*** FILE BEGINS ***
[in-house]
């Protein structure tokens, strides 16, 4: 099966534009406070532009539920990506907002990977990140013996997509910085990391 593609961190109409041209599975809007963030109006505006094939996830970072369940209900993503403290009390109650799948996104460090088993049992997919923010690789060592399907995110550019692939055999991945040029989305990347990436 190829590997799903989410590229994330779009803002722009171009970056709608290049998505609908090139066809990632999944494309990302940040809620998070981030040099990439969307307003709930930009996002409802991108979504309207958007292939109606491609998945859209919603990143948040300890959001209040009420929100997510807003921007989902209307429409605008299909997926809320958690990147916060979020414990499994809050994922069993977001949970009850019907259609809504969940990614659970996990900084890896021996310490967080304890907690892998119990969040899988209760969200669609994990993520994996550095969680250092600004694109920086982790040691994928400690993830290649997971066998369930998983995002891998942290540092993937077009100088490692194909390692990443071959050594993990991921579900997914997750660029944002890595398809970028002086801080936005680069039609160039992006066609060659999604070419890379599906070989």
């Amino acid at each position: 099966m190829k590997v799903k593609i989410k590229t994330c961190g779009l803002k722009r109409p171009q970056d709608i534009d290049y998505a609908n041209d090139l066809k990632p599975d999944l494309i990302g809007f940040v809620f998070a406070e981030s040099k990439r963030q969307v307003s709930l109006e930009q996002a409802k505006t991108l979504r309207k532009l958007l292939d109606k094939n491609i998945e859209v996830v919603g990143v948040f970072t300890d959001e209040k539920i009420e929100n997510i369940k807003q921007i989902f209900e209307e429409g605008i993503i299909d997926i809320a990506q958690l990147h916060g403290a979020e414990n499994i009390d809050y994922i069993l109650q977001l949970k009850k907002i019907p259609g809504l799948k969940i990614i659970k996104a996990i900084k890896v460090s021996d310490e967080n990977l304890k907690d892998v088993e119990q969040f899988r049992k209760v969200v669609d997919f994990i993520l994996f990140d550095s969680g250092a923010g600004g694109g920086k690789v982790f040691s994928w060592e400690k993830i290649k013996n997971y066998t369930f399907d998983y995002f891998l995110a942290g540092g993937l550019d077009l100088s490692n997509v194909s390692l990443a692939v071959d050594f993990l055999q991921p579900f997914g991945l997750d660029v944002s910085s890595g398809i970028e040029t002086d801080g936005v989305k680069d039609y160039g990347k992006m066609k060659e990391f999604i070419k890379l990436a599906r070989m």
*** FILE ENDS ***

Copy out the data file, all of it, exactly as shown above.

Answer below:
[in-house]
């Protein structure tokens, strides 16, 4: 099966534009406070532009539920990506907002990977990140013996997509910085990391 593609961190109409041209599975809007963030109006505006094939996830970072369940209900993503403290009390109650799948996104460090088993049992997919923010690789060592399907995110550019692939055999991945040029989305990347990436 190829590997799903989410590229994330779009803002722009171009970056709608290049998505609908090139066809990632999944494309990302940040809620998070981030040099990439969307307003709930930009996002409802991108979504309207958007292939109606491609998945859209919603990143948040300890959001209040009420929100997510807003921007989902209307429409605008299909997926809320958690990147916060979020414990499994809050994922069993977001949970009850019907259609809504969940990614659970996990900084890896021996310490967080304890907690892998119990969040899988209760969200669609994990993520994996550095969680250092600004694109920086982790040691994928400690993830290649997971066998369930998983995002891998942290540092993937077009100088490692194909390692990443071959050594993990991921579900997914997750660029944002890595398809970028002086801080936005680069039609160039992006066609060659999604070419890379599906070989």
């Amino acid at each position: 099966m190829k590997v799903k593609i989410k590229t994330c961190g779009l803002k722009r109409p171009q970056d709608i534009d290049y998505a609908n041209d090139l066809k990632p599975d999944l494309i990302g809007f940040v809620f998070a406070e981030s040099k990439r963030q969307v307003s709930l109006e930009q996002a409802k505006t991108l979504r309207k532009l958007l292939d109606k094939n491609i998945e859209v996830v919603g990143v948040f970072t300890d959001e209040k539920i009420e929100n997510i369940k807003q921007i989902f209900e209307e429409g605008i993503i299909d997926i809320a990506q958690l990147h916060g403290a979020e414990n499994i009390d809050y994922i069993l109650q977001l949970k009850k907002i019907p259609g809504l799948k969940i990614i659970k996104a996990i900084k890896v460090s021996d310490e967080n990977l304890k907690d892998v088993e119990q969040f899988r049992k209760v969200v669609d997919f994990i993520l994996f990140d550095s969680g250092a923010g600004g694109g920086k690789v982790f040691s994928w060592e400690k993830i290649k013996n997971y066998t369930f399907d998983y995002f891998l995110a942290g540092g993937l550019d077009l100088s490692n997509v194909s390692l990443a692939v071959d050594f993990l055999q991921p579900f997914g991945l997750d660029v944002s910085s890595g398809i970028e040029t002086d801080g936005v989305k680069d039609y160039g990347k992006m066609k060659e990391f999604i070419k890379l990436a599906r070989m």